I would dare say they are already a rarity given the dangerous nature of racing. It is especially hard to take though when the drivers involved are so young. I'm not going to pass judgement on other people's right to make choices, but I am a parent of a 10 year old. I can't picture my child racing a fast vehicle competitively under any circumstances. No matter how gifted. Maybe racing careers should start a little later even if that means it takes longer for the drivers to reach their potential. Maybe I am talking out of my ar5e and I just don't know enough about the subject, but 11 years old hits me as too young for that level of risk. There are good reasons why 16 is the youngest you can be to be on the road in charge of a motor vehicle.


11 isn't particularly young for karting really. I think 9-12 is the cadet series. I think we often underestimate children and what they can do as we get older. I was racing karts at about 10 among other kids of my age and we were perfectly competent. Its not hard to driva a kart at 99%. That's what makes it so fun for the novice. I'm in my early 30's now and agree it feels way to young when you say 10 years old, but actually doing it as a 10 year old is not a problem.

Hard as it is I think allowing children to enjoy a certain level of risk is no bad thing. In terms of risk percentage I doubt karting is the riskiest thing a lot of young children do.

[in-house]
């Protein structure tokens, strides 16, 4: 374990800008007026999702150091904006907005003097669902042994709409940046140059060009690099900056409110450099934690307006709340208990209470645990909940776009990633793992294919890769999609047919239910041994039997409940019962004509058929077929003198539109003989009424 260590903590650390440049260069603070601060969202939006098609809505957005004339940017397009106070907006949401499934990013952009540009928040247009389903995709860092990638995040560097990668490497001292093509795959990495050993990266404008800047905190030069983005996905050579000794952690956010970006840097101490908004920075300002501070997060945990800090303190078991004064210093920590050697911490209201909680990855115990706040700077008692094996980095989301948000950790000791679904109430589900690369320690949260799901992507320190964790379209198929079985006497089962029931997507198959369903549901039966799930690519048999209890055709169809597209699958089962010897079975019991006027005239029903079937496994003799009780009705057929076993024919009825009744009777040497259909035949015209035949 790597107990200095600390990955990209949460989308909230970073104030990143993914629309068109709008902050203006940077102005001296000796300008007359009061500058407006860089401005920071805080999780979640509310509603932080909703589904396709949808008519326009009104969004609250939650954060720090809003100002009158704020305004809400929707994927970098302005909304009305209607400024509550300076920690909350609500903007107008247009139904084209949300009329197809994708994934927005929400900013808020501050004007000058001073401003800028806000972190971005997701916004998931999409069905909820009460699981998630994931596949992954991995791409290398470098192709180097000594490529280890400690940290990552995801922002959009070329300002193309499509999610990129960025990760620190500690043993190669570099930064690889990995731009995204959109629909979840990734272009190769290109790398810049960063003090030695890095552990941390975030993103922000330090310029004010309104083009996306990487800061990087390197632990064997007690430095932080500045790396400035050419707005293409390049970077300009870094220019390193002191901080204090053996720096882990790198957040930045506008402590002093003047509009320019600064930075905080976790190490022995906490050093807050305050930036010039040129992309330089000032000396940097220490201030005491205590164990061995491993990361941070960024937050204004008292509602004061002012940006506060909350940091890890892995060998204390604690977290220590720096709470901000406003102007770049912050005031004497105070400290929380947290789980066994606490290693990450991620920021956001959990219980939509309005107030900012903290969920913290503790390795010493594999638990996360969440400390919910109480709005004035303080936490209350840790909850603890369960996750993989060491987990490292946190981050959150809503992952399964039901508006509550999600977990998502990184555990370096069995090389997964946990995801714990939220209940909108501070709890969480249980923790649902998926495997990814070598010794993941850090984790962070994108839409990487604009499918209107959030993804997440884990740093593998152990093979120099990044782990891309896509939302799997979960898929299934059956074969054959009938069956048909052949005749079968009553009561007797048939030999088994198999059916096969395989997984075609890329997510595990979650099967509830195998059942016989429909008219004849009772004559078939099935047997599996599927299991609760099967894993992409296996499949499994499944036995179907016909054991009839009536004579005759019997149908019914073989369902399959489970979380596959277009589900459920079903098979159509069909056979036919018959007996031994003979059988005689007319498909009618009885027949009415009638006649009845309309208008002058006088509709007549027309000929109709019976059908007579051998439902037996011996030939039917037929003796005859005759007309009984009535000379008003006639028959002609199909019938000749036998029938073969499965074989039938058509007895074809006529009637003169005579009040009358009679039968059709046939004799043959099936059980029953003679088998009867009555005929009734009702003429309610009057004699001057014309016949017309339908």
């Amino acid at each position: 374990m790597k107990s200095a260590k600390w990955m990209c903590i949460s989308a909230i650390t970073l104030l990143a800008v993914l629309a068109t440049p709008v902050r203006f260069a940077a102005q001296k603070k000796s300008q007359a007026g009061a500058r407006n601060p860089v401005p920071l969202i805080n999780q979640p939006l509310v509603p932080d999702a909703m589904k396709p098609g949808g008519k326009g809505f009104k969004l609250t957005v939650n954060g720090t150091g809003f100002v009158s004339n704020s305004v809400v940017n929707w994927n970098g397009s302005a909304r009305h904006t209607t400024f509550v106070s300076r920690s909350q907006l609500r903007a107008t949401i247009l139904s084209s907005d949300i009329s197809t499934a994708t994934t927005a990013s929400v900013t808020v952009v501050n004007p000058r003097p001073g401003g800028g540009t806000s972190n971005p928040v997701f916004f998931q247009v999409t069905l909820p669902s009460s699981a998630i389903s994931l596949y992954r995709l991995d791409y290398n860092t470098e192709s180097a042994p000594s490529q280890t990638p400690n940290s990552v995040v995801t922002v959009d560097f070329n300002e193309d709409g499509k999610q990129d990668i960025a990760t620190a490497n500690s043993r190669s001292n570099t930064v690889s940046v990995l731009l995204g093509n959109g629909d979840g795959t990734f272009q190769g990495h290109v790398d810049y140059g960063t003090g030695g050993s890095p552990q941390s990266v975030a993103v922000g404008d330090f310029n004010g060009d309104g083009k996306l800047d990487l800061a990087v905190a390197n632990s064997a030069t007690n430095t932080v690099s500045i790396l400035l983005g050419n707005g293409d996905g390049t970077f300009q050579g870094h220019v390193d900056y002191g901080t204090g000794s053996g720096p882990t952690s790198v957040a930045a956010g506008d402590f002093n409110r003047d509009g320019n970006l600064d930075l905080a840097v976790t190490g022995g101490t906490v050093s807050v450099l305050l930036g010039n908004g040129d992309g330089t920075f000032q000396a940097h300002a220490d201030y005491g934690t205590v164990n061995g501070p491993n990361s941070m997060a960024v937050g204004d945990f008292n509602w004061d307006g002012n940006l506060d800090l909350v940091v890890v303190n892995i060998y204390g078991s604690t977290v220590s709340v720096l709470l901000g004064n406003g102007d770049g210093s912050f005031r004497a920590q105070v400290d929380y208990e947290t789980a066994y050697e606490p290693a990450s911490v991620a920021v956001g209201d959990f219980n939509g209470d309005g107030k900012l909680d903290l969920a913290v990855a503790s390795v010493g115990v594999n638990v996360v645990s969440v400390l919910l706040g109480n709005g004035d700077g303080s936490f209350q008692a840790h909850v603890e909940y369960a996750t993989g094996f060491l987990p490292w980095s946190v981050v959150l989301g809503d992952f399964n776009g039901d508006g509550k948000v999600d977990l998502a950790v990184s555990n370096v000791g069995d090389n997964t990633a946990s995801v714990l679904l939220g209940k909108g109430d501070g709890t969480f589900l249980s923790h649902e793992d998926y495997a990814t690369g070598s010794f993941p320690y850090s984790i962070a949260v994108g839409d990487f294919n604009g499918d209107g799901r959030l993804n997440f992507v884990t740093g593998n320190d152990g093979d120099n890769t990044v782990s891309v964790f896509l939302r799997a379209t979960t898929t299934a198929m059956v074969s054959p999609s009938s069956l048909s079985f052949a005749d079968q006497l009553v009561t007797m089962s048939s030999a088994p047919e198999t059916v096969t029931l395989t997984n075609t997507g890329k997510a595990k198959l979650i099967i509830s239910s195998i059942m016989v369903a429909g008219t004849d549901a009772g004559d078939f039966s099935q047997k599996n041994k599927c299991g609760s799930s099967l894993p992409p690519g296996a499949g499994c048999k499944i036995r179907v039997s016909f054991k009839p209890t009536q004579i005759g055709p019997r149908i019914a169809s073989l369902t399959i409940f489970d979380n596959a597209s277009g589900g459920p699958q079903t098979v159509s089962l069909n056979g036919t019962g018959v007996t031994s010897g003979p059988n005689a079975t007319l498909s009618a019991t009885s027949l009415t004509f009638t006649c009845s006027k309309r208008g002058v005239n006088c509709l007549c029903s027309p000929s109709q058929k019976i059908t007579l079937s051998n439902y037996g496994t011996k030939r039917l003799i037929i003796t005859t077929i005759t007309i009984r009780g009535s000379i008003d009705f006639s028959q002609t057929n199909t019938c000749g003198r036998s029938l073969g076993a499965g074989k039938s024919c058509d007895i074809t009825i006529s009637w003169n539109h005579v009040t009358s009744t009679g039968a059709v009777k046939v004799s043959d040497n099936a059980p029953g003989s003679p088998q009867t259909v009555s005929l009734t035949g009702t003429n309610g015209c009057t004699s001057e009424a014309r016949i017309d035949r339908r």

Edit - I bet more young children get seriously hurt by dogs than karts but most parents wouldn't be horrified to think their child was within 100 yards of a dog.

Just using that as an example. Probably loads more. As a cause of death karting is pretty rare, almost never happens.


I would agree that there are certainly other sports, especially anything equine related, that have far more deaths and serious injuries each year. Motor sports are by comparison relatively safe but each time we hear of tragic incidents like this it does bring home that no matter how much you try to makes things as safe as possible accidents can and will happen.
You will never be able to predict every possible eventuality but these guys know the risks and they take them because of their love for the sport and they should be given a certain amount of respect for it.


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PostPosted: Mon Apr 24, 2017 3:06 pm 
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A young child, not even close to living a full life has been extinguished in a tragic moment. This is so sad it pains me tremendously.

Motorsport is inherently dangerous, it always is when so much energy is involved. That is why, for any series we must never stop moving forward in safety.